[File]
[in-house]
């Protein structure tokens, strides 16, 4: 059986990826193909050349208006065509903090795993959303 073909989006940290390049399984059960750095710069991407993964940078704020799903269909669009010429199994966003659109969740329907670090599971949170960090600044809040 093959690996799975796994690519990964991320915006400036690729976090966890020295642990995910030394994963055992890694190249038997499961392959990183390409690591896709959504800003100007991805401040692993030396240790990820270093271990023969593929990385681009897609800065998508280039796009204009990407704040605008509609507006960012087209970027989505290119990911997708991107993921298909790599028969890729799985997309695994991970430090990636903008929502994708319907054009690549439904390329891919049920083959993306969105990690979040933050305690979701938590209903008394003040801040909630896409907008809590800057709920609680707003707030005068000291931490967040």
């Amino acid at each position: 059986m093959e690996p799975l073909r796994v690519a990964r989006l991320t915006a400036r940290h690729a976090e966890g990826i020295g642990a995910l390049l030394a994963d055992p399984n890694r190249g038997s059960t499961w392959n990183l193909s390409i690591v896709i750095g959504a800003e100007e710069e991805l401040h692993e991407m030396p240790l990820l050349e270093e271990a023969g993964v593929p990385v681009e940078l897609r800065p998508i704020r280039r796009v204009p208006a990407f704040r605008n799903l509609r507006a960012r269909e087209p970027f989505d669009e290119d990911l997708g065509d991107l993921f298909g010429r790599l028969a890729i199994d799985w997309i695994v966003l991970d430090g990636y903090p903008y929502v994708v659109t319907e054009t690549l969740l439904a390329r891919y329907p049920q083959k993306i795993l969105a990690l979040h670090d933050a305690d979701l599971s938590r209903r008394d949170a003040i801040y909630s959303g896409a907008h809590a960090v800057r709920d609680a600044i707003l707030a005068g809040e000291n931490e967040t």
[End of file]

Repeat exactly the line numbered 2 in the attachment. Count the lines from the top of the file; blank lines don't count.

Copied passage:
């Protein structure tokens, strides 16, 4: 059986990826193909050349208006065509903090795993959303 073909989006940290390049399984059960750095710069991407993964940078704020799903269909669009010429199994966003659109969740329907670090599971949170960090600044809040 093959690996799975796994690519990964991320915006400036690729976090966890020295642990995910030394994963055992890694190249038997499961392959990183390409690591896709959504800003100007991805401040692993030396240790990820270093271990023969593929990385681009897609800065998508280039796009204009990407704040605008509609507006960012087209970027989505290119990911997708991107993921298909790599028969890729799985997309695994991970430090990636903008929502994708319907054009690549439904390329891919049920083959993306969105990690979040933050305690979701938590209903008394003040801040909630896409907008809590800057709920609680707003707030005068000291931490967040």